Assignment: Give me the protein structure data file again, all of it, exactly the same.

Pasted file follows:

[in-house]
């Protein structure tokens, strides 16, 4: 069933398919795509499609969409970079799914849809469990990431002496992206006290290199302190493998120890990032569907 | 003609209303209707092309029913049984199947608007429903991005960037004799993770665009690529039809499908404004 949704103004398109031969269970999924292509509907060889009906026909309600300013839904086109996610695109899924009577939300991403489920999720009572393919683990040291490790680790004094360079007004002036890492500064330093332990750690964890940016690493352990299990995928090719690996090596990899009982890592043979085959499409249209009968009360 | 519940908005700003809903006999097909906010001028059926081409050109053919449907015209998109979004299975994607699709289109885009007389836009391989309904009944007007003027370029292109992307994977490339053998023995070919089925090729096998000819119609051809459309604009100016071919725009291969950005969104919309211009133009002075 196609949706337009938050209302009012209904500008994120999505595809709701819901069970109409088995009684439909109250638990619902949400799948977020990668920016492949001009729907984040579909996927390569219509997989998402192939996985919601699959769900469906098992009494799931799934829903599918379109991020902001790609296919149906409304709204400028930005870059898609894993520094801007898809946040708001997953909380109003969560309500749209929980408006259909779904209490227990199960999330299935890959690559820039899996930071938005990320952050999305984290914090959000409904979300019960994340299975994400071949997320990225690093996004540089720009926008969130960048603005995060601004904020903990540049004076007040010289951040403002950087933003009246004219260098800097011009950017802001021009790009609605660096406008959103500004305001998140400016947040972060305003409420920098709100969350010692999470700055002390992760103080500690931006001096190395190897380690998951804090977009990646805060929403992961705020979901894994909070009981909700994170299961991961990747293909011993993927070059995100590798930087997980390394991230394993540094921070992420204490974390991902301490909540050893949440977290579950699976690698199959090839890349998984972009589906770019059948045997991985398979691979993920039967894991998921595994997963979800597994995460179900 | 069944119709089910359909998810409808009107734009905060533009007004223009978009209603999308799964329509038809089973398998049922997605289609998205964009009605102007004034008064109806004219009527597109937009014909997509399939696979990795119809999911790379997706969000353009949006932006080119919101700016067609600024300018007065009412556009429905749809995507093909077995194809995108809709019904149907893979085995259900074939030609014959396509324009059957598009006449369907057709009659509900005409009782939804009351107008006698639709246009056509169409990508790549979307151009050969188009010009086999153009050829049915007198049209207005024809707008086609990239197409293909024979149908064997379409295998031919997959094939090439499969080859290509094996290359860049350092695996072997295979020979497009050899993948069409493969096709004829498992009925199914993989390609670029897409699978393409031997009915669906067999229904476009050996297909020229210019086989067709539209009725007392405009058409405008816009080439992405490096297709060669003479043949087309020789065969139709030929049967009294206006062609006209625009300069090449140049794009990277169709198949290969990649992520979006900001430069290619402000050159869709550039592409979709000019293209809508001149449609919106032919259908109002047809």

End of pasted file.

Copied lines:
[in-house]
């Protein structure tokens, strides 16, 4: 069933398919795509499609969409970079799914849809469990990431002496992206006290290199302190493998120890990032569907 | 003609209303209707092309029913049984199947608007429903991005960037004799993770665009690529039809499908404004 949704103004398109031969269970999924292509509907060889009906026909309600300013839904086109996610695109899924009577939300991403489920999720009572393919683990040291490790680790004094360079007004002036890492500064330093332990750690964890940016690493352990299990995928090719690996090596990899009982890592043979085959499409249209009968009360 | 519940908005700003809903006999097909906010001028059926081409050109053919449907015209998109979004299975994607699709289109885009007389836009391989309904009944007007003027370029292109992307994977490339053998023995070919089925090729096998000819119609051809459309604009100016071919725009291969950005969104919309211009133009002075 196609949706337009938050209302009012209904500008994120999505595809709701819901069970109409088995009684439909109250638990619902949400799948977020990668920016492949001009729907984040579909996927390569219509997989998402192939996985919601699959769900469906098992009494799931799934829903599918379109991020902001790609296919149906409304709204400028930005870059898609894993520094801007898809946040708001997953909380109003969560309500749209929980408006259909779904209490227990199960999330299935890959690559820039899996930071938005990320952050999305984290914090959000409904979300019960994340299975994400071949997320990225690093996004540089720009926008969130960048603005995060601004904020903990540049004076007040010289951040403002950087933003009246004219260098800097011009950017802001021009790009609605660096406008959103500004305001998140400016947040972060305003409420920098709100969350010692999470700055002390992760103080500690931006001096190395190897380690998951804090977009990646805060929403992961705020979901894994909070009981909700994170299961991961990747293909011993993927070059995100590798930087997980390394991230394993540094921070992420204490974390991902301490909540050893949440977290579950699976690698199959090839890349998984972009589906770019059948045997991985398979691979993920039967894991998921595994997963979800597994995460179900 | 069944119709089910359909998810409808009107734009905060533009007004223009978009209603999308799964329509038809089973398998049922997605289609998205964009009605102007004034008064109806004219009527597109937009014909997509399939696979990795119809999911790379997706969000353009949006932006080119919101700016067609600024300018007065009412556009429905749809995507093909077995194809995108809709019904149907893979085995259900074939030609014959396509324009059957598009006449369907057709009659509900005409009782939804009351107008006698639709246009056509169409990508790549979307151009050969188009010009086999153009050829049915007198049209207005024809707008086609990239197409293909024979149908064997379409295998031919997959094939090439499969080859290509094996290359860049350092695996072997295979020979497009050899993948069409493969096709004829498992009925199914993989390609670029897409699978393409031997009915669906067999229904476009050996297909020229210019086989067709539209009725007392405009058409405008816009080439992405490096297709060669003479043949087309020789065969139709030929049967009294206006062609006209625009300069090449140049794009990277169709198949290969990649992520979006900001430069290619402000050159869709550039592409979709000019293209809508001149449609919106032919259908109002047809």